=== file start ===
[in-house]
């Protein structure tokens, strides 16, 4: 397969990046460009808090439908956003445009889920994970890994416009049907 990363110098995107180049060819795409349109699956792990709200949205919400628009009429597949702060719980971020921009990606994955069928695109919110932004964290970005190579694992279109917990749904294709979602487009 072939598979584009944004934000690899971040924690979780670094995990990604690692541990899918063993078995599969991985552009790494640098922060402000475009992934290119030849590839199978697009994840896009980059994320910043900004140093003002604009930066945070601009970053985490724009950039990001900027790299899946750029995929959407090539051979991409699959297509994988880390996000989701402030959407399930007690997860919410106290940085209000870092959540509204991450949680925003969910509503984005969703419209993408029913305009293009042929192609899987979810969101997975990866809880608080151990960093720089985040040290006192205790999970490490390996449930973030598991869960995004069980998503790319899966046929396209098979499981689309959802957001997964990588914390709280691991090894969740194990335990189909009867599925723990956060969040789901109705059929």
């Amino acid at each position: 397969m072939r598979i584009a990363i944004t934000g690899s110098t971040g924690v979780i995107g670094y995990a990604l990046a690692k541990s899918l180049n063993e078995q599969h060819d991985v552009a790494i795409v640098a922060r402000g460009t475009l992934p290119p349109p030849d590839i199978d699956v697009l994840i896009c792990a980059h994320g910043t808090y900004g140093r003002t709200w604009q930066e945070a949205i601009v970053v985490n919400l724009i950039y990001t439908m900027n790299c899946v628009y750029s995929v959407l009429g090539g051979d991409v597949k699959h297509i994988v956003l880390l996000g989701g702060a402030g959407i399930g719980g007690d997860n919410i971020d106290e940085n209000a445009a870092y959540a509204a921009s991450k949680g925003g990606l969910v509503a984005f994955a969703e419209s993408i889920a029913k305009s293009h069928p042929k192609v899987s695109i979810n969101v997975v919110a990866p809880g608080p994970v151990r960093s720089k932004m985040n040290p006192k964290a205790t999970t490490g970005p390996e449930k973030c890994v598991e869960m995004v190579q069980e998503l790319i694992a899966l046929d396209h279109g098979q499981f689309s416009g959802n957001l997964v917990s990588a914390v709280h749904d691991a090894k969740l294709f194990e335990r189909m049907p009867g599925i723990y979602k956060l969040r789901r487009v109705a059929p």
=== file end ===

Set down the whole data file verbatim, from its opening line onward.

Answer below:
[in-house]
């Protein structure tokens, strides 16, 4: 397969990046460009808090439908956003445009889920994970890994416009049907 990363110098995107180049060819795409349109699956792990709200949205919400628009009429597949702060719980971020921009990606994955069928695109919110932004964290970005190579694992279109917990749904294709979602487009 072939598979584009944004934000690899971040924690979780670094995990990604690692541990899918063993078995599969991985552009790494640098922060402000475009992934290119030849590839199978697009994840896009980059994320910043900004140093003002604009930066945070601009970053985490724009950039990001900027790299899946750029995929959407090539051979991409699959297509994988880390996000989701402030959407399930007690997860919410106290940085209000870092959540509204991450949680925003969910509503984005969703419209993408029913305009293009042929192609899987979810969101997975990866809880608080151990960093720089985040040290006192205790999970490490390996449930973030598991869960995004069980998503790319899966046929396209098979499981689309959802957001997964990588914390709280691991090894969740194990335990189909009867599925723990956060969040789901109705059929």
């Amino acid at each position: 397969m072939r598979i584009a990363i944004t934000g690899s110098t971040g924690v979780i995107g670094y995990a990604l990046a690692k541990s899918l180049n063993e078995q599969h060819d991985v552009a790494i795409v640098a922060r402000g460009t475009l992934p290119p349109p030849d590839i199978d699956v697009l994840i896009c792990a980059h994320g910043t808090y900004g140093r003002t709200w604009q930066e945070a949205i601009v970053v985490n919400l724009i950039y990001t439908m900027n790299c899946v628009y750029s995929v959407l009429g090539g051979d991409v597949k699959h297509i994988v956003l880390l996000g989701g702060a402030g959407i399930g719980g007690d997860n919410i971020d106290e940085n209000a445009a870092y959540a509204a921009s991450k949680g925003g990606l969910v509503a984005f994955a969703e419209s993408i889920a029913k305009s293009h069928p042929k192609v899987s695109i979810n969101v997975v919110a990866p809880g608080p994970v151990r960093s720089k932004m985040n040290p006192k964290a205790t999970t490490g970005p390996e449930k973030c890994v598991e869960m995004v190579q069980e998503l790319i694992a899966l046929d396209h279109g098979q499981f689309s416009g959802n957001l997964v917990s990588a914390v709280h749904d691991a090894k969740l294709f194990e335990r189909m049907p009867g599925i723990y979602k956060l969040r789901r487009v109705a059929p």